I was pleased to find this piece by Nancy Smith that writes about the male-dominated political culture in Florida:
I maintain that without significant numbers of women in power, the "club" the male culture built in the capital and in every capital in this nation will stand brick for brick just as strong as it is now in 100 more years: In a manner of speaking, the men will continue to retire to the parlor with their brandy; the women will gather out of earshot, engaging in a conversation the men should but never, ever will hear.
Maybe you're unaware, but a whole lot of countries have more to celebrate when it comes to women in government than the United States does. In the past two decades, the U.S. has sunk from 52nd in the world for women’s representation to 104th today, according to data compiled by the Inter-Parliamentary Union. In the past year alone, the US has dropped nine places — from 95th to 104th — among more than 190 countries.
Think about it: Females currently make up more than half the population in the country, yet they’re represented by a Congress of 80 percent men. This isn’t just an equal representation issue. The proportion of women in government profoundly affects how all of society views women.
Today, around half of the nations in the world use some kind of gender quota in government, according to the Global Database of Quotas for Women.
Iceland this week provided great fodder for the argument that so many of us have been making for decades - women bring a unique perspective on policy that is sorely missing in the US. According to this story in The New York Times it is now illegal in Iceland to pay women less than men for the same work:
Companies with more than 25 workers will have to obtain an "equal pay certification" from an accredited auditor showing that they are basing pay differences on legitimate factors such as education, skills and performance. Big companies with more than 250 employees have until the end of the year to get the certification, while the smallest have until the end of 2021. The certification must be renewed every three years.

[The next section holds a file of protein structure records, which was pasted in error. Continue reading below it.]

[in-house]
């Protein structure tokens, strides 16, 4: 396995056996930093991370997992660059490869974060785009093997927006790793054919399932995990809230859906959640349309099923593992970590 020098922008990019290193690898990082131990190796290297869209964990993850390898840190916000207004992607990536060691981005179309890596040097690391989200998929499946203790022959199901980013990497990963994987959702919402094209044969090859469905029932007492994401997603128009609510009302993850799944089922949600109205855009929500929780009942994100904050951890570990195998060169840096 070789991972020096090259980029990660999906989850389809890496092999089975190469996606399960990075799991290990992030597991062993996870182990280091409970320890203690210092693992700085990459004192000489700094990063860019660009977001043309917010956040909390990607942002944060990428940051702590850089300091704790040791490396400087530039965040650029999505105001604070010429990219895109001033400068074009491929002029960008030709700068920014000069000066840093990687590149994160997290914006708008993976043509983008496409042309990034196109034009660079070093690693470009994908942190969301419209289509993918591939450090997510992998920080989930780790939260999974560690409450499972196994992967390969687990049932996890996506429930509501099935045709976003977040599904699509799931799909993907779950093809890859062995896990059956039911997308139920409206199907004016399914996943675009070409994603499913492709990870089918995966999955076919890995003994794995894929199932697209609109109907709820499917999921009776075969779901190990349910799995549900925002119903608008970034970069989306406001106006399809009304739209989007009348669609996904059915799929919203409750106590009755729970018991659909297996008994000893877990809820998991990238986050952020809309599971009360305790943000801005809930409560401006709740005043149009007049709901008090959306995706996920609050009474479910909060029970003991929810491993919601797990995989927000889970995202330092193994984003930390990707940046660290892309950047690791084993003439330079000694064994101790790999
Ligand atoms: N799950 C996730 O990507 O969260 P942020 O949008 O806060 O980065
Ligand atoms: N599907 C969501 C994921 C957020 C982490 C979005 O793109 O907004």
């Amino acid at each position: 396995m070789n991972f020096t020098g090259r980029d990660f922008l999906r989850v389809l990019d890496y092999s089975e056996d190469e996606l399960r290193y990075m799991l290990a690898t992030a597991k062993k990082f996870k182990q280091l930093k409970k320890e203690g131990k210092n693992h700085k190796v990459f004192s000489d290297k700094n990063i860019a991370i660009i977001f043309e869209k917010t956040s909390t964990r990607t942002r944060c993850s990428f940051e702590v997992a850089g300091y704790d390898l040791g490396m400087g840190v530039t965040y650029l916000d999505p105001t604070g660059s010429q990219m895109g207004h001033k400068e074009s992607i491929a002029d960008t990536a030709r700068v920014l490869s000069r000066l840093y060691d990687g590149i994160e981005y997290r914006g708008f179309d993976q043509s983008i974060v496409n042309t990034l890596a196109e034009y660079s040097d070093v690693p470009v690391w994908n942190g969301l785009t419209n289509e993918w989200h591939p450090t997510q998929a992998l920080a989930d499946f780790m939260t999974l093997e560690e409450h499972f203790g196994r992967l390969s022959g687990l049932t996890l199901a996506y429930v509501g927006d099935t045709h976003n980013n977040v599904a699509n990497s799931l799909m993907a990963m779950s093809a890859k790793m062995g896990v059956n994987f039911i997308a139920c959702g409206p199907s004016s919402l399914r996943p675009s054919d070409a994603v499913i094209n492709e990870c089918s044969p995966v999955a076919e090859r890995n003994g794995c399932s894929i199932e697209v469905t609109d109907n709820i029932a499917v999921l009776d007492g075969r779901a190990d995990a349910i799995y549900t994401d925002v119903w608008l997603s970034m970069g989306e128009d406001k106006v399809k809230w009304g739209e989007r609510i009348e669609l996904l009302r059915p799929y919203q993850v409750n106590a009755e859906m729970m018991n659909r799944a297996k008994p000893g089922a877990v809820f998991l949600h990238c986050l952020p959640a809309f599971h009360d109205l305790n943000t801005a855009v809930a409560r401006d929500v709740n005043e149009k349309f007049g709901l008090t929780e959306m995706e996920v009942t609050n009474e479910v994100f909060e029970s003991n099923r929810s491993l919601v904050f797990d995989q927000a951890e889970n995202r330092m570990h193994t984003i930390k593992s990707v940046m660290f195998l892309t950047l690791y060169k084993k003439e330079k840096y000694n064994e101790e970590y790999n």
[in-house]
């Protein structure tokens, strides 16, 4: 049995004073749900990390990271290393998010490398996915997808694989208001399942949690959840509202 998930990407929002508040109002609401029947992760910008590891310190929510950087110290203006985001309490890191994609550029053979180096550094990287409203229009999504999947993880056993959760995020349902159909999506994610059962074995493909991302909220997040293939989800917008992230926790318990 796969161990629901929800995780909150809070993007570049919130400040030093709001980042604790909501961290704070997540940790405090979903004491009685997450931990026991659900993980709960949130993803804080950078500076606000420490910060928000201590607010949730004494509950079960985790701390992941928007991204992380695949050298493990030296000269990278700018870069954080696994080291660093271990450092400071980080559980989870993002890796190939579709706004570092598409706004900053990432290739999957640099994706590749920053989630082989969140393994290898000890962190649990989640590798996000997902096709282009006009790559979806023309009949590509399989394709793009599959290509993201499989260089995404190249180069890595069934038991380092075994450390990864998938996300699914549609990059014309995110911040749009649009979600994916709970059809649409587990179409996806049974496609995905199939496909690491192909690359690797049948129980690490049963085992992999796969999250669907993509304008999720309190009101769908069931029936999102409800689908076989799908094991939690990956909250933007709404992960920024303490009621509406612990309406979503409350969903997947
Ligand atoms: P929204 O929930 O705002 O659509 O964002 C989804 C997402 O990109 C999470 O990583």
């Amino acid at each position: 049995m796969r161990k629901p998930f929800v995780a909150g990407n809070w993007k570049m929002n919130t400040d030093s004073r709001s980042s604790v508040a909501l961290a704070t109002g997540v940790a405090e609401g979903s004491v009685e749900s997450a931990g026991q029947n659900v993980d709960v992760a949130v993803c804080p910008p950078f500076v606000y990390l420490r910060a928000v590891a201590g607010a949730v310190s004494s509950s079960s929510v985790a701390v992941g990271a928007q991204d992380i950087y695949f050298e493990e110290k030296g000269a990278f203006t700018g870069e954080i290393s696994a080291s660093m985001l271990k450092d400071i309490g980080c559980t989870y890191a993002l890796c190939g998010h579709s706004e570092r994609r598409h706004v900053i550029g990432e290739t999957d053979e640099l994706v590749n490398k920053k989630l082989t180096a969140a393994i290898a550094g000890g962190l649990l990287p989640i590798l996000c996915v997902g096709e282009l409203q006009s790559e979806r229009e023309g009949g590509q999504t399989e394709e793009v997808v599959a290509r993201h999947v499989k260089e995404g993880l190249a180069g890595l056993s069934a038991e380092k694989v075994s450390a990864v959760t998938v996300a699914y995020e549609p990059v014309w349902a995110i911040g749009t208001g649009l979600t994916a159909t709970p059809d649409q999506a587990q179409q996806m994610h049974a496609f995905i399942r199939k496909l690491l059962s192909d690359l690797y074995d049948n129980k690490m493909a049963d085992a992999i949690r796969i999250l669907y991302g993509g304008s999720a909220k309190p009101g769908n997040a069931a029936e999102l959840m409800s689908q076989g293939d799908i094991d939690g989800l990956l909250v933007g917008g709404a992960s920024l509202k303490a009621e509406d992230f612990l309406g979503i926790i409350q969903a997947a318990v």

I will end this week with this piece written by Andrea Dew Steele and Swanee Hunt that is emblematic of many news stories of late - the title says it all "A seismic shift in government is coming, and here's who will drive it" - while I agree that this shift cannot come soon enough I would emphasize that true parity must include all women from across all races, parties, and states.
I will be traveling overseas for the next few weeks with limited access to the internet - I plan to resume this missive at the end of January!
My colleague Toni Gingerelli has worked very hard to update Representation2020's Gender Parity Index despite nearly constant changes in women's representation stats. She will be releasing the updated Index this coming week - please do help us to share this important tool that measures and quantifies progress toward parity.
I am very much looking forward to working with each of you in the coming year to advance women's equality and leadership!